Clause after the object of a sentence

She ate all the cake (that) I bought.

  • ‘The cake’ is the object of the sentence.
  • The pronoun ‘that’ is the object of the defining clause. 
  • You can also say: ‘She ate all the cake I bought’.

I like that guy (who) you introduced me to.

  • ‘That guy’ is the object of the sentence.
  • The pronoun ‘who’ is the object of the relative clause.
  • You can also say ‘I like that guy you introduced me to’.

2. Non-defining relative clauses 

Non-defining relative clauses are different from their defining relative clauses: they give extra information that isn’t necessary (interesting, sure – but not important). If the clause is removed, the meaning of the sentence will be about the same.

Another difference is that non-defining relative clauses should be surrounded by commas or parentheses. 

Here’s an example for you: 

The pizza, which is my son’s favourite, is from that shop.

  • Gives extra information about the speaker’s son. 
  • The information is not necessary.

If we remove the non-defining clause, we still keep the main meaning of the sentence:

The pizza, which is my son’s favourite, is from that shop. → The pizza is from that shop.

How to use indirect speech in English

Relative pronouns

For non-defining relative clauses, you can use: 

  • Who for people
  • Which for things

Note: You cannot drop the pronouns from non-defining relative clauses. 

As in all other cases we’ve discussed, the relative clause containing these pronouns can come after the subject or object of a sentence. 

Clause after the subject of a sentence

My dad, who will be 73 in May, has always been a hard worker.

  • ‘My dad’ is the subject of the sentence. 
  • ‘Who’ is the relative pronoun of the non-defining clause. 

Their car, which has a leather interior, is parked outside.

  • ‘Their car’ is the subject of the sentence.
  • ‘Which’ is the relative pronoun of the non-defining clause. 

Clause after the object of a sentence

I live in Vancouver, which has some great walking trails.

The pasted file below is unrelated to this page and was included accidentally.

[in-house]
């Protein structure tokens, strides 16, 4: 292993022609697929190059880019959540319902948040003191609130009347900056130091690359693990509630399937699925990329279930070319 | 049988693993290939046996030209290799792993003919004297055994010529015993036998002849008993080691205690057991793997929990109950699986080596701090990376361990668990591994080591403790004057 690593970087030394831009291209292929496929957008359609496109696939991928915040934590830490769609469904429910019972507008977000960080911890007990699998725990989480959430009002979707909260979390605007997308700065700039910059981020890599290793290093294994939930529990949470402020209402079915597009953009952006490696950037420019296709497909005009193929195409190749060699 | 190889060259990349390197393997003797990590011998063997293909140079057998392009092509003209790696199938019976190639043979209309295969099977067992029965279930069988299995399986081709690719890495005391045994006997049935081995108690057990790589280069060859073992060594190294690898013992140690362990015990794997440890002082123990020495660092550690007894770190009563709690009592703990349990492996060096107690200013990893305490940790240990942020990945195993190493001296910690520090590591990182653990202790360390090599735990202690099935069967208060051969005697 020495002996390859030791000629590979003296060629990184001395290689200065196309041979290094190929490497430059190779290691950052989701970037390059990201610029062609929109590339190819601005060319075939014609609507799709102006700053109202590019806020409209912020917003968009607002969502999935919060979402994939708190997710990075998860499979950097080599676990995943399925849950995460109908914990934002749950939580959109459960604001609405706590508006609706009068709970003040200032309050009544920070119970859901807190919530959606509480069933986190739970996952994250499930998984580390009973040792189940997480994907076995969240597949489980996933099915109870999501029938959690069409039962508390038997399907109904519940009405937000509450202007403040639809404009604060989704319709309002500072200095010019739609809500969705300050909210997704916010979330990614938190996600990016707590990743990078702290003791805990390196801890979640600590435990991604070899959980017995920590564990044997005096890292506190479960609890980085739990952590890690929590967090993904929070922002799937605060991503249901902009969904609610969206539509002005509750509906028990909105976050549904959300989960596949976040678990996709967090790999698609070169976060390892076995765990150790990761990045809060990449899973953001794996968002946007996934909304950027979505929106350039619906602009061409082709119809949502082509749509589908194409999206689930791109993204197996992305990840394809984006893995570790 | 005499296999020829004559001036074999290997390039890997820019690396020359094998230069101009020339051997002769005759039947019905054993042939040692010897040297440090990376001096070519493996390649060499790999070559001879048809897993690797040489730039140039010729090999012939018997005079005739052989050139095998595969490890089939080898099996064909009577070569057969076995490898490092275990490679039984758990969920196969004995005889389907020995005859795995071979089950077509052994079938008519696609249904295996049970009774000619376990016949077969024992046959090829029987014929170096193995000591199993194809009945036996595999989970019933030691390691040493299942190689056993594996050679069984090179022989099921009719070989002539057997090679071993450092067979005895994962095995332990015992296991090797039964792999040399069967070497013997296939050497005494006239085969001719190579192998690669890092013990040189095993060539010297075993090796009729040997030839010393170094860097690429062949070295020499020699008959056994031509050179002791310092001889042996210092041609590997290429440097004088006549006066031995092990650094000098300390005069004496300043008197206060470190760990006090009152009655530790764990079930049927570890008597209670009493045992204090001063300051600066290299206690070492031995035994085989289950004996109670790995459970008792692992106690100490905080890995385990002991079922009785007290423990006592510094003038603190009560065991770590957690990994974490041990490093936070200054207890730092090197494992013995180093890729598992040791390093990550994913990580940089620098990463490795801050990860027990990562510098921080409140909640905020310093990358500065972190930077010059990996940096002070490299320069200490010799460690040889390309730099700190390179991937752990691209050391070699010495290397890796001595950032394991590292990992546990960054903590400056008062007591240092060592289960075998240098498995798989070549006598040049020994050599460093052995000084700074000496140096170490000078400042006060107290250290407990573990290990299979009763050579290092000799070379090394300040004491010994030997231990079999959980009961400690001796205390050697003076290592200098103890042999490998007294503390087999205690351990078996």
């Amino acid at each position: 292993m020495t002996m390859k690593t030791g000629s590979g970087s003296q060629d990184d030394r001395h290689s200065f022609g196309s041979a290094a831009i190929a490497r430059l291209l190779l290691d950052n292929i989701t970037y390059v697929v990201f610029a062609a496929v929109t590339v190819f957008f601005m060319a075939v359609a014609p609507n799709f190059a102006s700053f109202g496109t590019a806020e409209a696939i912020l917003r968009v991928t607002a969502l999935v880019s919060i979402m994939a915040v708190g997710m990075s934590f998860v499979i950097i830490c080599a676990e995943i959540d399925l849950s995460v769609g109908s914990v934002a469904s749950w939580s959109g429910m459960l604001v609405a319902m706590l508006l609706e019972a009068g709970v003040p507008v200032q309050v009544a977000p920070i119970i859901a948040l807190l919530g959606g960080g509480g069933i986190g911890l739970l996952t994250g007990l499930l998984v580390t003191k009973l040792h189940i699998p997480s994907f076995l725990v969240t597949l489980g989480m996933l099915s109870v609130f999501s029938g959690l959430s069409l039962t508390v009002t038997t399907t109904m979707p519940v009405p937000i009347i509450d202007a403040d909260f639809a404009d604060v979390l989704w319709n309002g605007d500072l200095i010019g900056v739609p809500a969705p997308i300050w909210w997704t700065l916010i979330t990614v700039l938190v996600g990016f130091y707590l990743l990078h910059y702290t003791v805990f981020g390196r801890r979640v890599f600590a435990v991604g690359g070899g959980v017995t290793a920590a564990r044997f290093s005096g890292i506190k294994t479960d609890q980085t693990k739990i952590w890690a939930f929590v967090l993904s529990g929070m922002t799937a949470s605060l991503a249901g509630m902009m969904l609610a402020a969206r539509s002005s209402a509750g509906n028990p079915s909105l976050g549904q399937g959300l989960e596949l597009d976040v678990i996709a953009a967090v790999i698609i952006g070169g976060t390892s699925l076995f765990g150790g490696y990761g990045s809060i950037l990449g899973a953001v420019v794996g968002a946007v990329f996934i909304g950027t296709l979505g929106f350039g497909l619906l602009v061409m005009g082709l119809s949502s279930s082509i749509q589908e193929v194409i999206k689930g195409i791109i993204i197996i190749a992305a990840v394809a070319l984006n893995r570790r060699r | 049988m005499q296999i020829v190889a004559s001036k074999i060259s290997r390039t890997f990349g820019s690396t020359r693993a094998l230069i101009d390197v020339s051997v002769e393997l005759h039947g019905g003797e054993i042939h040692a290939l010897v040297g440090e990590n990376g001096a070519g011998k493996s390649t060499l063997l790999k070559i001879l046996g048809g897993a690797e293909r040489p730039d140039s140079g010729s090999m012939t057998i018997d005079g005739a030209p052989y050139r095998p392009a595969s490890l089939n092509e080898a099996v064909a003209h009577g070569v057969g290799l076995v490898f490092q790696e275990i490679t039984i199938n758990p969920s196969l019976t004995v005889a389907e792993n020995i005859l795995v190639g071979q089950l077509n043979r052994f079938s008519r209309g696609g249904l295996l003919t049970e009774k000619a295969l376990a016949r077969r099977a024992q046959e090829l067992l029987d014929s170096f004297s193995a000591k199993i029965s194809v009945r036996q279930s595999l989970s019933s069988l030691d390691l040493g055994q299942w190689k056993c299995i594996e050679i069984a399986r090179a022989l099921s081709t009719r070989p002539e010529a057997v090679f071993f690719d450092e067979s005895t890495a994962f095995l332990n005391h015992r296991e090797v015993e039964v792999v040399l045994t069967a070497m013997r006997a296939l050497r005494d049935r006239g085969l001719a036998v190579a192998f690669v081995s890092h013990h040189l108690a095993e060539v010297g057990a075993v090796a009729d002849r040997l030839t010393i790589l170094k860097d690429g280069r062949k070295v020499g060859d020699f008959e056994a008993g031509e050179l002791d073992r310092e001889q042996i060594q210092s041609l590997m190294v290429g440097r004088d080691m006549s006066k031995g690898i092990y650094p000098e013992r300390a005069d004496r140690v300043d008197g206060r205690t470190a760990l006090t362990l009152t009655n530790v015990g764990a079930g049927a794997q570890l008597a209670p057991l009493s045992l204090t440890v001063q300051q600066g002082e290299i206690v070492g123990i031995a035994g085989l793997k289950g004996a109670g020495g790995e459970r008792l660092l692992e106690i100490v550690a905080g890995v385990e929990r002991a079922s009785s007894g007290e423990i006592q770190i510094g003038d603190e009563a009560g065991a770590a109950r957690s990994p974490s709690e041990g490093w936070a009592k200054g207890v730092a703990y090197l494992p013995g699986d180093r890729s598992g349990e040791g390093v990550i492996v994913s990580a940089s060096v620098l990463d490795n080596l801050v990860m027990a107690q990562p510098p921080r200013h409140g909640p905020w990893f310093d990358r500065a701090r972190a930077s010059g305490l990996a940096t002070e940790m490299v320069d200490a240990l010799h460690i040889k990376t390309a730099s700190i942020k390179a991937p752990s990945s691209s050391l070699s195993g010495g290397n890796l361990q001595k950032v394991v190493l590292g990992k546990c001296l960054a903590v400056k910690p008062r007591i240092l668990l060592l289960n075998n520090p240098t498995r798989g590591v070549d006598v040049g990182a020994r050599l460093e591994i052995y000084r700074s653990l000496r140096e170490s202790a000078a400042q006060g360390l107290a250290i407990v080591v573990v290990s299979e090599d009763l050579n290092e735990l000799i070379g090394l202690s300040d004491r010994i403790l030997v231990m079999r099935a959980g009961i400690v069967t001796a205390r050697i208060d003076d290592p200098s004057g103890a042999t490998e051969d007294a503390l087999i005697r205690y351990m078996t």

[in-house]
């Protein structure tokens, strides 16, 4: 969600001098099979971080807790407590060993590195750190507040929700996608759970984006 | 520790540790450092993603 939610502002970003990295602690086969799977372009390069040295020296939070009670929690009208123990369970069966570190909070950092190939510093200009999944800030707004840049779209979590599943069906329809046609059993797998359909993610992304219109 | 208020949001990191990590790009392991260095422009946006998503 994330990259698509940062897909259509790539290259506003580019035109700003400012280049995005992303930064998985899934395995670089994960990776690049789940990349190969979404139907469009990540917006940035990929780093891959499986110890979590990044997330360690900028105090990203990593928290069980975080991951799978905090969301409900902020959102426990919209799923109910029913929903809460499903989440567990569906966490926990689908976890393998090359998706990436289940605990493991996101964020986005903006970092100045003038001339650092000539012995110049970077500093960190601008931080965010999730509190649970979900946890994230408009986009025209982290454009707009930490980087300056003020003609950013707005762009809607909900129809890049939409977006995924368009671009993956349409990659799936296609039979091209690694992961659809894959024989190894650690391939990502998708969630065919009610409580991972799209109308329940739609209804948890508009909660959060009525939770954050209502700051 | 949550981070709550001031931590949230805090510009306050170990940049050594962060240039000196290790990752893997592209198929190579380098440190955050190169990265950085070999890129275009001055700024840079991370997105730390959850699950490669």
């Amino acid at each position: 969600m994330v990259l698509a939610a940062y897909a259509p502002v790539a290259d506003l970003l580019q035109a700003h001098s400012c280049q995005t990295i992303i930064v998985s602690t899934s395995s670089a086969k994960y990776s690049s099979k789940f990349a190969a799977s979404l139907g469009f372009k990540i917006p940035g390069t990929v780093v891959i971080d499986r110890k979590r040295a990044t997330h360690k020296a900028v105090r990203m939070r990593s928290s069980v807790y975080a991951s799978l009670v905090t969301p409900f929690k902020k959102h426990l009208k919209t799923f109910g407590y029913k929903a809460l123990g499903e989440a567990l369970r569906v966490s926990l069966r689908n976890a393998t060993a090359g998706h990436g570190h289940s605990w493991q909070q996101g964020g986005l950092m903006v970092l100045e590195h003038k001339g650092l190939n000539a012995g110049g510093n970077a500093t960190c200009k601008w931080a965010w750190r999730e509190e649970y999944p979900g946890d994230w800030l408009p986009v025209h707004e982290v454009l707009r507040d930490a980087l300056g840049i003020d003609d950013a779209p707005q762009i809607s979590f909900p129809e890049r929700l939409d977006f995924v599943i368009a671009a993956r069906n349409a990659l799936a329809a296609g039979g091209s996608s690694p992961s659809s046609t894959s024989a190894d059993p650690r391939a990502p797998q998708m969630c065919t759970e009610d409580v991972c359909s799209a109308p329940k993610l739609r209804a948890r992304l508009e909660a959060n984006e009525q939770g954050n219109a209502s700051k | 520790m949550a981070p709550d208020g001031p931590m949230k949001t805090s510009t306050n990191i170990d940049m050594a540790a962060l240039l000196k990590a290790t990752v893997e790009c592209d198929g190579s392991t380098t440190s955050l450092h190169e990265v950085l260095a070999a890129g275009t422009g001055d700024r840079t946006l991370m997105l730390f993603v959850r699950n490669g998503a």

• ‘Vancouver’ is the object of the sentence.
  • ‘Which’ is the relative pronoun of the non-defining clause.

Next month, I’m going to see my best friend, who has two kids. 

  • ‘My best friend’ is the object of the sentence.
  • ‘Who’ is the relative pronoun of the non-defining clause.

A few more things to know

We’ve covered a lot and we’re almost done! There are just a few other things you should know about relative clauses in English. 

Prepositions

If your relative clause has a preposition, put it at the end of the clause. Otherwise, you’ll sound very formal and unnatural:

The hospital (that) he works at is huge. 

NOT: The hospital at which he works is huge.  

Sometimes, you can replace the preposition with a question word. So, using our example above:

The hospital where he works is huge. 

We use “where” here because we’re talking about a location.

When and how to use a hyphen in English

Possession

If you need to indicate possession (the ownership of something), use ‘whose’ for both people and things: 

The woman whose dog ran away is crying. 

  • The woman’s dog ran away.
  • The woman is crying.

The company whose employees work from home is expanding. 

  • The company’s employees work from home. 
  • The company is expanding. 

It’s all relative

Relative clauses are everywhere! Remember the tips above and start adding them to your everyday conversations. You’ll be using them effortlessly before you know it! 

Want some extra support? Pick the Lingoda course that’s right for you. 

Share this post on
Choose your language and take your free Lingoda placement test

Ready to start learning with Lingoda?

Customise your learning experience and enjoy the journey to fluency.